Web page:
This research examined varying levels of physical activity and psychomotor and physiological function in variously active older men. Very active, moderately active, and low active participants were tested on simple (SRT) and choice reaction time (CRT), coincidence-anticipation timing (CAT), and [VO.sub.2]max. No significant differences for age or height were found, although percentage of fat, and weight were statistically different. Active groups were leaner and lighter. [VO.sub.2]max was significantly different between groups, as physically active groups yielded greater values. SRT and CAT also yielded significantly different results with more active participants showing better performance. No between-groups significant differences resulted for CRT. Generally, increased levels of physical activity were related to superior physiological outcomes and improved psychomotor performance.
Key words: age, coincidence-anticipation timing, reaction time, [VO.sub.2]max
Research over the past 100 years has determined that behavioral slowing is a characteristic of increasing age through adulthood (Birren & Fisher, 1995). These declines are so prevalent they have been described as "profound" (Spirduso, 1995, p. 185.) or "...the most robust phenomenon seen in research on aging" (Birren & Fisher, 1991, p.1). The topic has created considerable interest among the research community, as the behavioral slowing appears to limit related components such as fluid intelligence and the precognitive capacity for attention (Birren & Fisher, 1991) in addition to the direct impact on successfully completing daily living activities.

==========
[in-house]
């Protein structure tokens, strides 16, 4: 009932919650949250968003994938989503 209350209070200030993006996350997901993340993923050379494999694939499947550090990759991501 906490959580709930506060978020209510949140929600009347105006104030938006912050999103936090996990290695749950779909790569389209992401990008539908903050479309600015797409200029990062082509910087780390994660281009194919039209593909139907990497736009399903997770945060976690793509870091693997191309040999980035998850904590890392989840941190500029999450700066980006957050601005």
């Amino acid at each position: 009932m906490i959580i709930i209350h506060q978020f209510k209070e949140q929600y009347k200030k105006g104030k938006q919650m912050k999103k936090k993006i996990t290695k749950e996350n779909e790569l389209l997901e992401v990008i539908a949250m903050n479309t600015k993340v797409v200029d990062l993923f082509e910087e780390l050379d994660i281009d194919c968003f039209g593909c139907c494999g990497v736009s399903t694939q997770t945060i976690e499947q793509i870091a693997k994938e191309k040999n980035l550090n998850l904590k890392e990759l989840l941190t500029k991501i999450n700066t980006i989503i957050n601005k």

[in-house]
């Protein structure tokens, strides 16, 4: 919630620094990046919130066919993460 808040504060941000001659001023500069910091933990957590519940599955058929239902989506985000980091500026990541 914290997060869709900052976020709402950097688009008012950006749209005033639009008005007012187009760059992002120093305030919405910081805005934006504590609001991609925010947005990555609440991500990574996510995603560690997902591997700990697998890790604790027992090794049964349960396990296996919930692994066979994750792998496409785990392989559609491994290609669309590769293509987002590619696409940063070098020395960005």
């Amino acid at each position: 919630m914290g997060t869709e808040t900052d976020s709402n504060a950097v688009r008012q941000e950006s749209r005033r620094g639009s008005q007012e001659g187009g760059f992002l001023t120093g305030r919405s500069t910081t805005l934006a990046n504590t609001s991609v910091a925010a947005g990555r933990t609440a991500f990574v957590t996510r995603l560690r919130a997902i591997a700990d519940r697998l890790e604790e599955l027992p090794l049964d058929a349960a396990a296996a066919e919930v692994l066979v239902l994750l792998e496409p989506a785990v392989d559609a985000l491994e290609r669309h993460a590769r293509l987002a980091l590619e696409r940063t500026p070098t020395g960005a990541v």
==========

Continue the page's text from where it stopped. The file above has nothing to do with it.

Considerable research has indicated that this slowing may be a function of both general (e.g., deterioration to the central nervous system, Walker, Philbin, & Fisk, 1997) and specific factors (e.g., movement planning or execution, Yan, Thomas, & Stelmach, 1998). Historically, some the most frequently cited specific decrements leading to the slowing include changes in neurotransmitter levels (Bortz et al., 1981; Fraioli et al., 1980; Wood, Stotland, Richard, & Rackham, 1980), declines in neural conduction velocity (Downie & Newell, 1961; Gilliatt, Goodman, & Willison, 1961; LaFratta & Canestrari, 1966; LaFratta & Smith, 1964; Mayer, 1963), or information processing speed (Salthouse, 2000). However, the relative contributions of general and specific factors are often overlooked in lieu of the more common all-or-none approach. In fact, recent methods partitioning age-related variance have indicated that large portions of the declines in behavioral slowing are shared with age-related effects of other variables (S althouse, 2000).
This raises interesting clinical questions about the causes of behavioral slowing and how it might be ameliorated. Cause has been attributed to such factors as life style, disease, occupation, educational level, ethnicity, and physiological capacity (Birren & Fisher, 1995). Understanding the relationship of factors such as health, exercise, or physical activity to the typical age-related declines in psychomotor speed is important. Considerable evidence shows that health and physical activity may be associated with age-related slowing (Birren & Fisher, 1995). For example, Earles and Salthouse (1995) studied participants between the ages of 18 and 87 years of age in relationship to self-rated health, sensory-motor speed, perceptual speed, and reaction time. Age was found to relate directly to all forms of speed examined, with self-reported health only partially mediating the slowing with age. Similarly, Era, Berg, and Schroll (1995) studied 75-year-old Nordic men and women by examining simple reaction time, mul tichoice reaction time, and movement time. More fit participants exhibited greater psychomotor speed. Baylor and Spirduso (1988) specifically studied older women who differed in their …